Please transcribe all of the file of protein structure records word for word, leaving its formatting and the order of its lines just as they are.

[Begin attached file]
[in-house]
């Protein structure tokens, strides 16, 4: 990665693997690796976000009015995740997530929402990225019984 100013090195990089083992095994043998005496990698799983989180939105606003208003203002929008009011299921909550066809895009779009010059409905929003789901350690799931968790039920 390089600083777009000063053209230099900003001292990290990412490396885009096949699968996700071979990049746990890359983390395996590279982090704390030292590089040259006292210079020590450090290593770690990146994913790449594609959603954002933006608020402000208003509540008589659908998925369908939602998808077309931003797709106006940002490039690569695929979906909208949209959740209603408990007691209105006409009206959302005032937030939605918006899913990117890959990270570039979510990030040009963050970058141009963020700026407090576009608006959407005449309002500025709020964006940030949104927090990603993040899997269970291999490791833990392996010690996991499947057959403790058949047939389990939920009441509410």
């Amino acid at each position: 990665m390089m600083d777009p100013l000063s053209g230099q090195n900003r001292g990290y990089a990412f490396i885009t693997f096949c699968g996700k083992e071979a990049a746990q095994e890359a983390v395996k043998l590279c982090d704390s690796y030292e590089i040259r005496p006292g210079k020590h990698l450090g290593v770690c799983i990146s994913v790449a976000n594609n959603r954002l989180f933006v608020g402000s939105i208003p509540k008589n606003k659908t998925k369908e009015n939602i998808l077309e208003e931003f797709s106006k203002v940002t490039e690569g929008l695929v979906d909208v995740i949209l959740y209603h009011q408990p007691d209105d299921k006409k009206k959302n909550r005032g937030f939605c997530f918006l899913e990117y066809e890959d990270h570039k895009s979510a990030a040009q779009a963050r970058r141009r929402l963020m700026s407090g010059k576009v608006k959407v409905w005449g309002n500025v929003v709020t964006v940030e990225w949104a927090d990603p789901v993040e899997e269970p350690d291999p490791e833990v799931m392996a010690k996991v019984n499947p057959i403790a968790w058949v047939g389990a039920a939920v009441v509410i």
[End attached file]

[in-house]
């Protein structure tokens, strides 16, 4: 990665693997690796976000009015995740997530929402990225019984 100013090195990089083992095994043998005496990698799983989180939105606003208003203002929008009011299921909550066809895009779009010059409905929003789901350690799931968790039920 390089600083777009000063053209230099900003001292990290990412490396885009096949699968996700071979990049746990890359983390395996590279982090704390030292590089040259006292210079020590450090290593770690990146994913790449594609959603954002933006608020402000208003509540008589659908998925369908939602998808077309931003797709106006940002490039690569695929979906909208949209959740209603408990007691209105006409009206959302005032937030939605918006899913990117890959990270570039979510990030040009963050970058141009963020700026407090576009608006959407005449309002500025709020964006940030949104927090990603993040899997269970291999490791833990392996010690996991499947057959403790058949047939389990939920009441509410």
């Amino acid at each position: 990665m390089m600083d777009p100013l000063s053209g230099q090195n900003r001292g990290y990089a990412f490396i885009t693997f096949c699968g996700k083992e071979a990049a746990q095994e890359a983390v395996k043998l590279c982090d704390s690796y030292e590089i040259r005496p006292g210079k020590h990698l450090g290593v770690c799983i990146s994913v790449a976000n594609n959603r954002l989180f933006v608020g402000s939105i208003p509540k008589n606003k659908t998925k369908e009015n939602i998808l077309e208003e931003f797709s106006k203002v940002t490039e690569g929008l695929v979906d909208v995740i949209l959740y209603h009011q408990p007691d209105d299921k006409k009206k959302n909550r005032g937030f939605c997530f918006l899913e990117y066809e890959d990270h570039k895009s979510a990030a040009q779009a963050r970058r141009r929402l963020m700026s407090g010059k576009v608006k959407v409905w005449g309002n500025v929003v709020t964006v940030e990225w949104a927090d990603p789901v993040e899997e269970p350690d291999p490791e833990v799931m392996a010690k996991v019984n499947p057959i403790a968790w058949v047939g389990a039920a939920v009441v509410i």